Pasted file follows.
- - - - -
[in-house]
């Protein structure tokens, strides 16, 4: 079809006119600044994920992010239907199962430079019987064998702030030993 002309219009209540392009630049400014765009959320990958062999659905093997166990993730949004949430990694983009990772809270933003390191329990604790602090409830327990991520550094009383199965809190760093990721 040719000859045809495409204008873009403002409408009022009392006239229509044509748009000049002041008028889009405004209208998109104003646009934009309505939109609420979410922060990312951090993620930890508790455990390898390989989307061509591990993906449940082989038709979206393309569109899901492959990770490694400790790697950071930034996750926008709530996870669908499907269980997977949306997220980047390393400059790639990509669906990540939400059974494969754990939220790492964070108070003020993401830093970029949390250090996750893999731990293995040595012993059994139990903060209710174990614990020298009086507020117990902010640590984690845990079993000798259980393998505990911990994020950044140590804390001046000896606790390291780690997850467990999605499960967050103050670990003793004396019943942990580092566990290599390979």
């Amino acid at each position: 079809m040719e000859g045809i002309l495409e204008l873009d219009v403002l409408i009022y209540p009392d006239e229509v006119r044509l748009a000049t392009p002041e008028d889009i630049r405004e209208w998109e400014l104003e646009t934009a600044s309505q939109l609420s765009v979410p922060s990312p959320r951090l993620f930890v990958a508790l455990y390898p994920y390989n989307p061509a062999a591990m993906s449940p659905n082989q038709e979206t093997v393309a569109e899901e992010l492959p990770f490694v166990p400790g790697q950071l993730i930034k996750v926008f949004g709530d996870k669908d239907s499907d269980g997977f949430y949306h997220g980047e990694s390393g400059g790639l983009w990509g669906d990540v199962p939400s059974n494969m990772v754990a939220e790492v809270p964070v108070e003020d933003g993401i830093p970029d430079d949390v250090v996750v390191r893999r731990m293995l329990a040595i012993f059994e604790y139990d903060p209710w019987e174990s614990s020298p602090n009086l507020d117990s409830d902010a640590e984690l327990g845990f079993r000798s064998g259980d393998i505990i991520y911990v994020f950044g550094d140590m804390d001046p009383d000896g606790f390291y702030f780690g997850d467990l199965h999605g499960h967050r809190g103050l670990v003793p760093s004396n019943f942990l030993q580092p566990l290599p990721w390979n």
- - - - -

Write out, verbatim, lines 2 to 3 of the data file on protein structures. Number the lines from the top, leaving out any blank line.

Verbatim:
């Protein structure tokens, strides 16, 4: 079809006119600044994920992010239907199962430079019987064998702030030993 002309219009209540392009630049400014765009959320990958062999659905093997166990993730949004949430990694983009990772809270933003390191329990604790602090409830327990991520550094009383199965809190760093990721 040719000859045809495409204008873009403002409408009022009392006239229509044509748009000049002041008028889009405004209208998109104003646009934009309505939109609420979410922060990312951090993620930890508790455990390898390989989307061509591990993906449940082989038709979206393309569109899901492959990770490694400790790697950071930034996750926008709530996870669908499907269980997977949306997220980047390393400059790639990509669906990540939400059974494969754990939220790492964070108070003020993401830093970029949390250090996750893999731990293995040595012993059994139990903060209710174990614990020298009086507020117990902010640590984690845990079993000798259980393998505990911990994020950044140590804390001046000896606790390291780690997850467990999605499960967050103050670990003793004396019943942990580092566990290599390979």
């Amino acid at each position: 079809m040719e000859g045809i002309l495409e204008l873009d219009v403002l409408i009022y209540p009392d006239e229509v006119r044509l748009a000049t392009p002041e008028d889009i630049r405004e209208w998109e400014l104003e646009t934009a600044s309505q939109l609420s765009v979410p922060s990312p959320r951090l993620f930890v990958a508790l455990y390898p994920y390989n989307p061509a062999a591990m993906s449940p659905n082989q038709e979206t093997v393309a569109e899901e992010l492959p990770f490694v166990p400790g790697q950071l993730i930034k996750v926008f949004g709530d996870k669908d239907s499907d269980g997977f949430y949306h997220g980047e990694s390393g400059g790639l983009w990509g669906d990540v199962p939400s059974n494969m990772v754990a939220e790492v809270p964070v108070e003020d933003g993401i830093p970029d430079d949390v250090v996750v390191r893999r731990m293995l329990a040595i012993f059994e604790y139990d903060p209710w019987e174990s614990s020298p602090n009086l507020d117990s409830d902010a640590e984690l327990g845990f079993r000798s064998g259980d393998i505990i991520y911990v994020f950044g550094d140590m804390d001046p009383d000896g606790f390291y702030f780690g997850d467990l199965h999605g499960h967050r809190g103050l670990v003793p760093s004396n019943f942990l030993q580092p566990l290599p990721w390979n």